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View Diary: Cartoon: Tips and tricks for new college students (38 comments)

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  •  The farmer's life is tough (13+ / 0-)

    I'm the sixth generation to grow up on our family farm, and mine was the first generation to go to college on Mom or Dad's side of the family  

    My degrees were worth it, and I made it through a BS & and MS with zero debt, but it required:

    The GI Bill - and 5 month deployment in 1st Gulf War.
    Help with tuition from Mom & Dad,
    Working full time every summer and saving
    Washing dishes 4 days a week while going to college
    Attending Land Grant Colleges, which are better investments than For Profit Schools.

    Two decades later, I am going to give the farming life a shot again, but probably not with goats.  

    A County Extension Agent once told me, "If you can walk up to a fence and throw a bucket of water through it - a goat can get through, around, or over it."  

    I'll put on my glasses.... and tell you how sweet your ass is. (w/ apologies to Señor Bega)

    by mHainds on Tue Sep 02, 2014 at 07:26:40 AM PDT

    •  The key part is the price tag on the fancy cheese (17+ / 0-)

      This is something Vermont dairy farmers spent the last 20 years learning the hard way. When your average dairy farm has 80 cows, you can't make a living selling milk.

      You've got to turn the raw ingredients into something with a brand name and a fancy label. You can't let the distributors take all the profit.

      I haven't looked at the math in 10 years or so, but here's how it used to go around here:

      Regular milk: $12 per hundredweight, farmer pays delivery.
      Organic milk: $24 per hundredweight, buyer pays delivery.
      Fancy cheese: 10lbs of cheese per hundredweight, $10 to $20 per pound of cheese = at least $100 per hundredweight.

      It's still not an easy life, and you've got to learn about sales, distribution, etc. Other the other hand, there was a farm where a women was making a living off 8 goats, which is a miracle.

      Vermont organic farmers are actually pretty hilarious. They look and sound like hippies, until they start talking business. Then they sound like really hardcore entrepreneurs: branding, distribution channels, cash flow, restaurant deals. Turns out that a lot of them burned out really badly in New York City, and they decided that they wanted go make cheese. It's still not an easy life. But they work hard, they make excellent cheese, and they bring money to the local economy.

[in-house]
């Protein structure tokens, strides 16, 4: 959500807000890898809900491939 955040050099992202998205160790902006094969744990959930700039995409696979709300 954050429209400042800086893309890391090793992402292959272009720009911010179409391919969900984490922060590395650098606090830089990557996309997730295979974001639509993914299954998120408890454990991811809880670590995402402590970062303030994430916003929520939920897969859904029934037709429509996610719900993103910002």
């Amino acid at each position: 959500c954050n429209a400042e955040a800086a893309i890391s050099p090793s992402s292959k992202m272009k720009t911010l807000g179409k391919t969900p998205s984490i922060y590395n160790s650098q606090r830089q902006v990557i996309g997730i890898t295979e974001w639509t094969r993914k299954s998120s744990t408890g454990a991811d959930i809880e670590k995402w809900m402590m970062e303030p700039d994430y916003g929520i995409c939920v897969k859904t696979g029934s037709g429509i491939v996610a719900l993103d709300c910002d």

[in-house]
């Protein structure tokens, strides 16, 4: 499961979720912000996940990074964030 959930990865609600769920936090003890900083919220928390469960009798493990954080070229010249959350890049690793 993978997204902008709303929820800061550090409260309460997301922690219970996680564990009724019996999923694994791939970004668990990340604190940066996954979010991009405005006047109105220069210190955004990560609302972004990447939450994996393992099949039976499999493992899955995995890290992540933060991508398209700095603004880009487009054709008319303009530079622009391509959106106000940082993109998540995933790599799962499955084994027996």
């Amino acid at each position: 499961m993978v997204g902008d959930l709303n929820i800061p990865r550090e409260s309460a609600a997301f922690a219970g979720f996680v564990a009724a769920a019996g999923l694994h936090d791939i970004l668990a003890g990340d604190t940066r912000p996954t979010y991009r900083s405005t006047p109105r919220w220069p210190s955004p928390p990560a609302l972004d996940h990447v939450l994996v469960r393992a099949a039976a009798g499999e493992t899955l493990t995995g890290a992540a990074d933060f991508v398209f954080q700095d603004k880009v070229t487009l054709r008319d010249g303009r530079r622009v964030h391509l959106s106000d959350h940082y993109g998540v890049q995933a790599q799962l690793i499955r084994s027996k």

•  funny quote about the goats (2+ / 0-)
      Recommended by:
      CWinebrinner, mHainds

      getting through the fence.
      I don't like goats much, they can be mean.

    •  Congratulations (4+ / 0-)
      Recommended by:
      mHainds, xaxnar, doingbusinessas, Creosote

      You did a pretty amazing thing, getting your degrees with no debt.

      A farm family here in Kansas was trying to come up with a way to pay for their kids college.  They started growing sweet corn and selling it at stands all over within their area.  The kids assembled the stands, picked the corn, packaged it and moved it to the various stands as needed.

      Anytime during the summer, you could walk up to their stand and buy a bakers' dozen ears for about the going price at the grocery store, but it was fresher and sweeter, and if you wanted a bunch, you could place an order a couple days in advance and get ten dozen.

      They easily paid tuition for the first year, and then things skyrocketed on them.  They are still selling corn a decade or more later; they stagger their plantings to have fresh corn all summer long, even into the fall.  It went from being a few extra bucks for college to making their fortune for them.  And as far as I know, that isn't their only crop.  I think they still do the full range of commodities.

      To the left, to the left....

      by CWinebrinner on Tue Sep 02, 2014 at 10:08:38 AM PDT

      [ Parent ]

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